He explained: ‘They have fun, spend the money, have businesses abroad. I wanted to make sure that they would not be allowed into the West. The brainwashing has been going on for decades.’

But after Putin stirred up a separatist insurgency in Donbas and war broke out later in 2014, Grotskov joined the Ukrainian volunteer forces despite living illegally in the country – and ended up fighting in one of the most vicious battles near Donetsk. He is infuriated by the complicity of his fellow Russians. He said: ‘Many people get the same information I had but they ignore it. When the war started I realised that 99 per cent of people are happy to see Ukrainians suffering, to see them bombed and killed.’

Grotskov who was granted the right to remain in Ukraine last autumn, said he is proud to fight for Kyiv having joined up again four months ago, adding: ‘I feel like it’s my home. My friends are here, I love this country and I will fight for it.’ But he also believes he is fighting to protect ‘the whole civilised world’ and to defeat dictatorship.

He wants to see Moscow’s empire crushed since he argues that Russia’s problem goes far beyond the current president.

He added: ‘I’m not personally against Putin because if it’s not Putin there will be someone else. Russia, the way it is today, should not exist.

It is a cancer on the world’s body. Take any military conflict around the world – such as Syria or in African countries – and you can always find the Kremlin’s hand.’

It is not known how many other Russians are fighting like this brave man alongside Ukrainian troops, risking execution or a show trial if captured. Clearly such people have great propaganda value – although I came across Grotskov by chance.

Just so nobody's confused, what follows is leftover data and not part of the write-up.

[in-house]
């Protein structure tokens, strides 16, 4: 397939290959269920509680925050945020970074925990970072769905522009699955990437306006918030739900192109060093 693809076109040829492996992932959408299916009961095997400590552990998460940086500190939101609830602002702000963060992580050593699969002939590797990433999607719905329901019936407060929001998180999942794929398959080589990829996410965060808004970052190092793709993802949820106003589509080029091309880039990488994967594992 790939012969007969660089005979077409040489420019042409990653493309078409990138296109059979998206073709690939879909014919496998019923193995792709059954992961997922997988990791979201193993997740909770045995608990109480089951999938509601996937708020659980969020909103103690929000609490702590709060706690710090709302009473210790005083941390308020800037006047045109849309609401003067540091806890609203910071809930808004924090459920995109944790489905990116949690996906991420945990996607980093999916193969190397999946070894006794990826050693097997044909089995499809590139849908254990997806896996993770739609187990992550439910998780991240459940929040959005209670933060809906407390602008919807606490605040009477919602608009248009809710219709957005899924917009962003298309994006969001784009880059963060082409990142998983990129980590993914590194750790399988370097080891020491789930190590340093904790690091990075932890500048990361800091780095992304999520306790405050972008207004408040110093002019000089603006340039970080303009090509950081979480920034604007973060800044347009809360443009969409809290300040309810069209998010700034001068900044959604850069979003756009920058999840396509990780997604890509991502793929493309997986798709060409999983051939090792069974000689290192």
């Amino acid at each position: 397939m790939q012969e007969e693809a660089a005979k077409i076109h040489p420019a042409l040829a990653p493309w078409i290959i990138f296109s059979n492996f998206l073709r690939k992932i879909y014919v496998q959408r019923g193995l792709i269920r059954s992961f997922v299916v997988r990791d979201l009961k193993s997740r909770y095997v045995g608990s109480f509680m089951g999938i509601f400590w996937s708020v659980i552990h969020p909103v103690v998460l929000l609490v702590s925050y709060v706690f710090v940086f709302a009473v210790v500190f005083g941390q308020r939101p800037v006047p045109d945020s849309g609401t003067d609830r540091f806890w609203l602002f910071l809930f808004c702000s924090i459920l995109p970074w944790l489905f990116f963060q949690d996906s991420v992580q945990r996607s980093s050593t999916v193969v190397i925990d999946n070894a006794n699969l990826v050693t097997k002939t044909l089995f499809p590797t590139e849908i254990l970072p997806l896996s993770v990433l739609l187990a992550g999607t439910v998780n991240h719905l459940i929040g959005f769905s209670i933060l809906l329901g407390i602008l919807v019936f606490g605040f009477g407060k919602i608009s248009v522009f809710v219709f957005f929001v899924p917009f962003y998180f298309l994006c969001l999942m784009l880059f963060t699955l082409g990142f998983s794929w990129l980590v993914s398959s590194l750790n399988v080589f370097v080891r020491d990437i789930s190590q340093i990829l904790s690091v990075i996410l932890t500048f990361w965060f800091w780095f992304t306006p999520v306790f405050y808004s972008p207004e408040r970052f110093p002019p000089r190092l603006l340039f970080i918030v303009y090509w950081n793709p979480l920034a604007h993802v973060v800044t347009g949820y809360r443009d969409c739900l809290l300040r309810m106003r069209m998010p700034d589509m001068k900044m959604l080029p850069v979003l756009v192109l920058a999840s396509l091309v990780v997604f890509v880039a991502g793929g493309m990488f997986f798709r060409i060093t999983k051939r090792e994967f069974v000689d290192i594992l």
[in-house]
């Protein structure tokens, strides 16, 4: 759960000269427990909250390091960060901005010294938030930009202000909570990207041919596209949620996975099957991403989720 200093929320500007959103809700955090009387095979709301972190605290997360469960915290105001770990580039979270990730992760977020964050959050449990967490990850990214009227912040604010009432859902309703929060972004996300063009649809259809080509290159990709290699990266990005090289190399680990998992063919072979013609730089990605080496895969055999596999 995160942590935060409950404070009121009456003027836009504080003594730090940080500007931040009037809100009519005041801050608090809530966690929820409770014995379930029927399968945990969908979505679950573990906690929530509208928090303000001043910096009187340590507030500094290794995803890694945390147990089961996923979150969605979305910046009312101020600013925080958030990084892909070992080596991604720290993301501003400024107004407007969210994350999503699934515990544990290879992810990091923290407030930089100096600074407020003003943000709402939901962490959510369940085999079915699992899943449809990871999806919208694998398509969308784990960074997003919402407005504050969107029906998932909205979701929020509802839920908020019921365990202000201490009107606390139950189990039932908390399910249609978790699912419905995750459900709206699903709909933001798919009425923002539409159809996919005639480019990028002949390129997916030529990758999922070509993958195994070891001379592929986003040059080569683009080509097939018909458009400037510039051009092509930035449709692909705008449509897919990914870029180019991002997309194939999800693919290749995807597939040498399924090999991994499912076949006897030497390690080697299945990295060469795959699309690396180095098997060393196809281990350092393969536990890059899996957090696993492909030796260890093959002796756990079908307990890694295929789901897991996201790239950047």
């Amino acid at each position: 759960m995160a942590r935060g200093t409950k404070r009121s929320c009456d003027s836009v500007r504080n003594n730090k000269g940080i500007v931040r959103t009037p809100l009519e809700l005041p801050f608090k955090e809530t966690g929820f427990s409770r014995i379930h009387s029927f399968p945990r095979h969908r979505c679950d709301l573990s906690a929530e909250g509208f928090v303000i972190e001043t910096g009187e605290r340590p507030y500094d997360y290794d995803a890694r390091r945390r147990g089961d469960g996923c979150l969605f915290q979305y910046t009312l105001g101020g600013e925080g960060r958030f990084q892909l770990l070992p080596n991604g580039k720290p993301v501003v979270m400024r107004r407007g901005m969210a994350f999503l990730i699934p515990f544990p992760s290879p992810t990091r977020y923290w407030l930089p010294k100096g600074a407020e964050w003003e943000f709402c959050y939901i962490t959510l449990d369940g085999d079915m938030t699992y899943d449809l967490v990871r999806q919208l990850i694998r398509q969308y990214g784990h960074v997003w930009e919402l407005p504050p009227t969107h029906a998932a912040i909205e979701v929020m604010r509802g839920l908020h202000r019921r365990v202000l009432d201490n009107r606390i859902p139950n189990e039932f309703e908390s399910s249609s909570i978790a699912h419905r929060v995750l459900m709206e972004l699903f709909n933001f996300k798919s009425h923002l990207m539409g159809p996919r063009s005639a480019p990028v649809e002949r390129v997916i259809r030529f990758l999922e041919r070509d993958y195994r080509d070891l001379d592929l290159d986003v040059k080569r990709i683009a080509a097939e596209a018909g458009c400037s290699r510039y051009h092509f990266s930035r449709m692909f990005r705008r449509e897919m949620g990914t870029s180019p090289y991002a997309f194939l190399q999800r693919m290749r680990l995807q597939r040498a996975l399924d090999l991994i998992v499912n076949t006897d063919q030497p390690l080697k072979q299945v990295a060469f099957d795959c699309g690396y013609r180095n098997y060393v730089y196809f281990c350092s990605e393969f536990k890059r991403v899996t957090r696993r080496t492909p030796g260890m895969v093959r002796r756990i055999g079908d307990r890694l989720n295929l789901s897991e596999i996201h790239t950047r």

He is fighting for a regular army unit in the savage struggle to control Donbas which was described recently as ‘hell’ by Ukraine President Volodymyr Zelensky.

Grotskov said: 'I'm not personally against Putin (pictured) because if it's not Putin there will be someone else. Russia, the way it is today, should not exist. It is a cancer on the world's body. Take any military conflict around the world – such as Syria or in African countries – and you can always find the Kremlin's hand'

Grotskov said: ‘I’m not personally against Putin (pictured) because if it’s not Putin there will be someone else. Russia, the way it is today, should not exist. It is a cancer on the world’s body. Take any military conflict around the world – such as Syria or in African countries – and you can always find the Kremlin’s hand’

One aide admitted they are losing up to 200 troops a day under the Russian attack. But there is also a Freedom of Russia Legion formed by anti-Putin dissidents in the armed forces, which the Ukrainian defence ministry declared in April had been set up with more than 100 recruits.

One presidential adviser said it was formed after Russian captives, disgusted by atrocities in places such as Bucha and Irpin, pleaded to be allowed to take revenge on Putin.

It fights under the white-and-blue flag used by anti-war protesters, which switches the red band of Russia’s flag to white, and carries the slogan ‘For Russia, For Freedom’ – a subversive play on Putin’s claim that his forces battle ‘For Russia, For Victory’.

Earlier this month, the legion’s social media channel showed some jubilant soldiers displaying their flag alongside a captured Russian tank. ‘Now it will serve for the benefit of the liberation of Russia from Putinism,’ they proclaimed.

Their latest recruit is Ukraine-born Volobuev, who said he could no longer ‘stay on the sidelines watching Russia ravaging my motherland’.

Additional reporting by Kate Baklitskaya.